March 19, 2008
This was a landmark, pivotal speech. Full transcript at the HuffPost. I strongly urge you to read and listen to the speech in its entirety; it's worth it.
I've always thought that the Reverend Wright controversy was a manufactured one. Many evangelical preachers who routinely use similar rhetoric not only escape widespread condemnation but actually gain access to the corridors of power including the White House. It was also tinged with racist overtones, because by association with Wright, Obama's critics were trying to portray him as the stereotypical angry black man that Obama simply isn't. By association with Wright, they were also questioning his patriotism, which is a lazy crazymaker's favorite way of manufacturing outrage.
These incendiary charges are difficult to counter, but Obama's masterful speech -- which he wrote himself -- was, as the New York Times said, "as powerful and frank as Mitt Romney's was weak and calculating".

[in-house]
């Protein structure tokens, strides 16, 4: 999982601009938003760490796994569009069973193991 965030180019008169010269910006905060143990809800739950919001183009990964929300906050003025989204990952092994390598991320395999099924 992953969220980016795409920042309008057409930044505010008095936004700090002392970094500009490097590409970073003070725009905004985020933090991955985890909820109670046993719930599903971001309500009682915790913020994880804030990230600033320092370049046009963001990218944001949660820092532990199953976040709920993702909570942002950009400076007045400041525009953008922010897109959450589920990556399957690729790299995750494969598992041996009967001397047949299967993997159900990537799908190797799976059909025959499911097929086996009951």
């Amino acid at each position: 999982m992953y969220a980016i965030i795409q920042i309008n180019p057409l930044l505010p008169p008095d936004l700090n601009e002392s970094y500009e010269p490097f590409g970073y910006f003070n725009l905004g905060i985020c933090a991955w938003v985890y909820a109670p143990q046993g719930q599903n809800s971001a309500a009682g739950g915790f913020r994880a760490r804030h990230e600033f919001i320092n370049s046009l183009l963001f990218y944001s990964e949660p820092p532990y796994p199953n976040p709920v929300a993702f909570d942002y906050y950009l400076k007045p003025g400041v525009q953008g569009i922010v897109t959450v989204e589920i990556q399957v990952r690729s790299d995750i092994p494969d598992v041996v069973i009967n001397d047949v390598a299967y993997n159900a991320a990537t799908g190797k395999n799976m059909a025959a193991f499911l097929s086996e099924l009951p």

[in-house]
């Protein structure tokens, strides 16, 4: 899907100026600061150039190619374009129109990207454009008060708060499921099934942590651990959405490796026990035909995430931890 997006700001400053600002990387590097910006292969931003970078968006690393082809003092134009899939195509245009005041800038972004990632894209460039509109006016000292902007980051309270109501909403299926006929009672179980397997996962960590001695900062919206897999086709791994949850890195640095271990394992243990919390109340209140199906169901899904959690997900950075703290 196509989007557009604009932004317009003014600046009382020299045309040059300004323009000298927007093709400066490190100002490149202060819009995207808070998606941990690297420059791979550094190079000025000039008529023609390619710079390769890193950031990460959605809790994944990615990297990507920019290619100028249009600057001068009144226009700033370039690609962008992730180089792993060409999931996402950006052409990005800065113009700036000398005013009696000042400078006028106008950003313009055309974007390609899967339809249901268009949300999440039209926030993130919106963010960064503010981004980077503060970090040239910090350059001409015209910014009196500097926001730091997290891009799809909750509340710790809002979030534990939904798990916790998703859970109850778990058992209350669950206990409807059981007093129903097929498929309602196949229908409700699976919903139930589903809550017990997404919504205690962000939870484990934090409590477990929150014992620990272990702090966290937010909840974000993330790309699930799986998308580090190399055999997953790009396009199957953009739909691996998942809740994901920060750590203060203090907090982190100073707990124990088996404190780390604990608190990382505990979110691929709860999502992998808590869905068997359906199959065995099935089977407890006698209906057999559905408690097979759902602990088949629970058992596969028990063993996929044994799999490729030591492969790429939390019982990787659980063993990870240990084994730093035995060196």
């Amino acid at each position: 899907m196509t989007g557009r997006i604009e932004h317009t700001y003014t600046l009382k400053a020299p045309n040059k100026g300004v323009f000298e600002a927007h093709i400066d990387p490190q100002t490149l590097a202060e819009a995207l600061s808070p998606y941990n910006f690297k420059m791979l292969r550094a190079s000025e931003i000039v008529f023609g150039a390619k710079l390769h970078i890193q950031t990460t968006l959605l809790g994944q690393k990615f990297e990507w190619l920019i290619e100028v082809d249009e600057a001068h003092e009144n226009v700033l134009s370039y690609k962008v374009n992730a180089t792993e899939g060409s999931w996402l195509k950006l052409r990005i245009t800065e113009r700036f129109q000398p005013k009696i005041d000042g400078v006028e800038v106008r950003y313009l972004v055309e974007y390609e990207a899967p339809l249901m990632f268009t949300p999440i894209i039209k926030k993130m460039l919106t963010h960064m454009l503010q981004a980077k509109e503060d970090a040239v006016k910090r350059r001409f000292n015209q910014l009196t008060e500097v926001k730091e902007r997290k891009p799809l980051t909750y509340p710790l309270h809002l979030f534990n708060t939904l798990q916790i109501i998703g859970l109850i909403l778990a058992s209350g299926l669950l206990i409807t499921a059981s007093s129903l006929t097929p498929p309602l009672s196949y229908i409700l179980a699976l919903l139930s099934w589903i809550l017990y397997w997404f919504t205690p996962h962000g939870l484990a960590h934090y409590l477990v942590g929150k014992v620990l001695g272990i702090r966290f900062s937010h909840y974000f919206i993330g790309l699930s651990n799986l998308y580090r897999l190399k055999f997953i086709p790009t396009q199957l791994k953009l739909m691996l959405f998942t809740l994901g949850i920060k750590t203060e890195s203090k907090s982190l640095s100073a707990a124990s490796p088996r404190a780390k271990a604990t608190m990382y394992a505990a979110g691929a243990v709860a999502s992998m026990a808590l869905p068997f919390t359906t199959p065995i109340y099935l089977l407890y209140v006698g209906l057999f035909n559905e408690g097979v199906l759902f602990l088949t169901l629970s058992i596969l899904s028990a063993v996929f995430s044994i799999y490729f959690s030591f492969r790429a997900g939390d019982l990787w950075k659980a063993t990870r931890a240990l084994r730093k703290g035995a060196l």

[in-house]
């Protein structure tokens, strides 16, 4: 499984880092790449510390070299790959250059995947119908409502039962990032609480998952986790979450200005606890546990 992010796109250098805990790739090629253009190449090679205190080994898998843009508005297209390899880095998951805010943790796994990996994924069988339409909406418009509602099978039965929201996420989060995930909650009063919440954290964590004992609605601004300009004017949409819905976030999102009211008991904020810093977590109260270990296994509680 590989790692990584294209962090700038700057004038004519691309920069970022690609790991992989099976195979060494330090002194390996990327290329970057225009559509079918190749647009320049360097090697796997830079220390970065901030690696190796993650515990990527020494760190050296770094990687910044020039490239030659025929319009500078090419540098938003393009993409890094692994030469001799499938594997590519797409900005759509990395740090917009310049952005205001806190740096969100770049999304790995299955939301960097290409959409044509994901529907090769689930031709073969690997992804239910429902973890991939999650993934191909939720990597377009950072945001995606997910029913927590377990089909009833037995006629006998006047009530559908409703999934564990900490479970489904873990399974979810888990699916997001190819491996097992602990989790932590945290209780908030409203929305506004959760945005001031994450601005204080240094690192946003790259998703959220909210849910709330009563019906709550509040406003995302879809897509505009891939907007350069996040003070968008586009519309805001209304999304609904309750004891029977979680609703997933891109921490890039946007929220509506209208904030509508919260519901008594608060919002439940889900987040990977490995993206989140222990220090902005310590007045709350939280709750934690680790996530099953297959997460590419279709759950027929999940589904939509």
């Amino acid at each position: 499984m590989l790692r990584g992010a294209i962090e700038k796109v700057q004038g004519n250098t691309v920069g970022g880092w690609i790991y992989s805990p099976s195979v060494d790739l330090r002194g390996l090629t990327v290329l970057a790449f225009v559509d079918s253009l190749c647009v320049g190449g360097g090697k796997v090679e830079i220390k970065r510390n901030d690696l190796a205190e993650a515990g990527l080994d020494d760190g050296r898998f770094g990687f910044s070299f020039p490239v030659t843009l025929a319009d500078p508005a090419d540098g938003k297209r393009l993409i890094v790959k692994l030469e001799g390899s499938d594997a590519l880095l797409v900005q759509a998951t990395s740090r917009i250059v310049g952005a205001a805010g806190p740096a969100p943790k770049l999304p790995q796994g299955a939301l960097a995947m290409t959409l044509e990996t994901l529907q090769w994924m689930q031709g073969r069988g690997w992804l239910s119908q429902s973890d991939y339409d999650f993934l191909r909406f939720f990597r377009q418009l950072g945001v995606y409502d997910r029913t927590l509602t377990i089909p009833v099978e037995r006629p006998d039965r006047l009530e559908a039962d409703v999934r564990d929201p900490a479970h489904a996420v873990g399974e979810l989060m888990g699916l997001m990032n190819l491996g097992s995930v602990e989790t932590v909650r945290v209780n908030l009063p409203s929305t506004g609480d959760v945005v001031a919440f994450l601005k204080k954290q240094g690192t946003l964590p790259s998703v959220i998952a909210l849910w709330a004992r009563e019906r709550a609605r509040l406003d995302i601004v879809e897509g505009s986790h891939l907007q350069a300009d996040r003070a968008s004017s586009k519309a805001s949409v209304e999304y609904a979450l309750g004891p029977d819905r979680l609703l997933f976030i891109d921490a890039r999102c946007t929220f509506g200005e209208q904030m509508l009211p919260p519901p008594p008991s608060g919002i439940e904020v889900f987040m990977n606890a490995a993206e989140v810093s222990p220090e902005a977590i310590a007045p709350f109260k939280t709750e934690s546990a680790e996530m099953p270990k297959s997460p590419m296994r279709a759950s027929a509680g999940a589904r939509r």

He could've delivered a safe speech by condemning Reverend Wright's remarks and saying nothing else but he didn't. Instead, he tackled the volatile issues of racism, bigotry and inequality, and how acknowledging their existence and rising above them doesn't diminish us but only makes us better live up to our nation's ideals.
The Wright controversy was a challenge that Obama transcended with uncommon grace, honesty and courage. He in turn challenges us, to move beyond the ugly, cynical, insipid, manipulative politics of old, so we can move forward and rebuild this country into what it was meant to be.
It is a leap of faith on which Obama has staked his presidency. The question is, do we have the courage to rise up to the challenge? Glenn Greenwald and Michael Crowley are skeptical, but I hope the same desire for change that brought Obama this far would also give us the courage to choose that this time, things would be different.
More from Kevin Drum, Steve Benen, Kyle E. Moore, John Cole, Melissa McEwan, TPM, Open Left, Matthew Yglesias, Memeorandum
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